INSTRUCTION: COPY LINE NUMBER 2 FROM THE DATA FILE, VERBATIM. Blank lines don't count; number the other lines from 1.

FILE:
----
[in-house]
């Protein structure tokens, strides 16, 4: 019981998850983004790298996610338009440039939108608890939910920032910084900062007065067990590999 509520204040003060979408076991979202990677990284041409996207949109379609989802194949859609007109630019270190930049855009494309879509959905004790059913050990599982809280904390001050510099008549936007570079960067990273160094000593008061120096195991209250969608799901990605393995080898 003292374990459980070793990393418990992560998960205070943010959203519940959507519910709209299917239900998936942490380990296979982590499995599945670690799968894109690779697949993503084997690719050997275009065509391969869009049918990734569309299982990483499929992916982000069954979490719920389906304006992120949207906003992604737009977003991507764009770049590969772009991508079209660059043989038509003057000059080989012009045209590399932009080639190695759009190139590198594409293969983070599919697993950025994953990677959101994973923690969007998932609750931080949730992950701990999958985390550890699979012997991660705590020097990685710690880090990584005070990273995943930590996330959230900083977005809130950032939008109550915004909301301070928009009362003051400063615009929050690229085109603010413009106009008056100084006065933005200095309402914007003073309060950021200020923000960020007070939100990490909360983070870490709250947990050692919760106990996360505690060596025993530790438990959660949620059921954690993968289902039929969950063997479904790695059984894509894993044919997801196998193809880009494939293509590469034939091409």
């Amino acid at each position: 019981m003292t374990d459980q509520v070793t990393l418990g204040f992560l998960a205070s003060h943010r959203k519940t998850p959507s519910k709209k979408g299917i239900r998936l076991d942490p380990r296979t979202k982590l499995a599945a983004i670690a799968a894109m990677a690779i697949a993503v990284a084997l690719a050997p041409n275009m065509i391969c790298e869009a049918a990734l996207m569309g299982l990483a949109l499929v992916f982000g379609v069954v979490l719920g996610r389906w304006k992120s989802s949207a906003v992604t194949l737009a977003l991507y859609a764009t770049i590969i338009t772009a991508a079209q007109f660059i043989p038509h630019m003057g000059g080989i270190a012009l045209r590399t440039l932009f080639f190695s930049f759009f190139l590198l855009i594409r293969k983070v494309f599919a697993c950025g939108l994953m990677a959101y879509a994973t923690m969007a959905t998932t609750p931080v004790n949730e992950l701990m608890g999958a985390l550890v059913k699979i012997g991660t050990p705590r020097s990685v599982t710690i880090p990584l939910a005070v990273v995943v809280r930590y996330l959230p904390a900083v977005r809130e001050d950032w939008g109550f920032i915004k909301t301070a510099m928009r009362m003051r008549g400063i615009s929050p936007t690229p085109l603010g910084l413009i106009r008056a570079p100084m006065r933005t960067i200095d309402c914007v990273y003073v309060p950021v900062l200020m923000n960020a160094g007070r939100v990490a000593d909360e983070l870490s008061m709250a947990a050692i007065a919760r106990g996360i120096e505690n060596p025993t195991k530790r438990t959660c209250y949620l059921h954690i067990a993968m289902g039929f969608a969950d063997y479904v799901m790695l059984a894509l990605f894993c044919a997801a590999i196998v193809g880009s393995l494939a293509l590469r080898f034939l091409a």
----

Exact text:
């Protein structure tokens, strides 16, 4: 019981998850983004790298996610338009440039939108608890939910920032910084900062007065067990590999 509520204040003060979408076991979202990677990284041409996207949109379609989802194949859609007109630019270190930049855009494309879509959905004790059913050990599982809280904390001050510099008549936007570079960067990273160094000593008061120096195991209250969608799901990605393995080898 003292374990459980070793990393418990992560998960205070943010959203519940959507519910709209299917239900998936942490380990296979982590499995599945670690799968894109690779697949993503084997690719050997275009065509391969869009049918990734569309299982990483499929992916982000069954979490719920389906304006992120949207906003992604737009977003991507764009770049590969772009991508079209660059043989038509003057000059080989012009045209590399932009080639190695759009190139590198594409293969983070599919697993950025994953990677959101994973923690969007998932609750931080949730992950701990999958985390550890699979012997991660705590020097990685710690880090990584005070990273995943930590996330959230900083977005809130950032939008109550915004909301301070928009009362003051400063615009929050690229085109603010413009106009008056100084006065933005200095309402914007003073309060950021200020923000960020007070939100990490909360983070870490709250947990050692919760106990996360505690060596025993530790438990959660949620059921954690993968289902039929969950063997479904790695059984894509894993044919997801196998193809880009494939293509590469034939091409």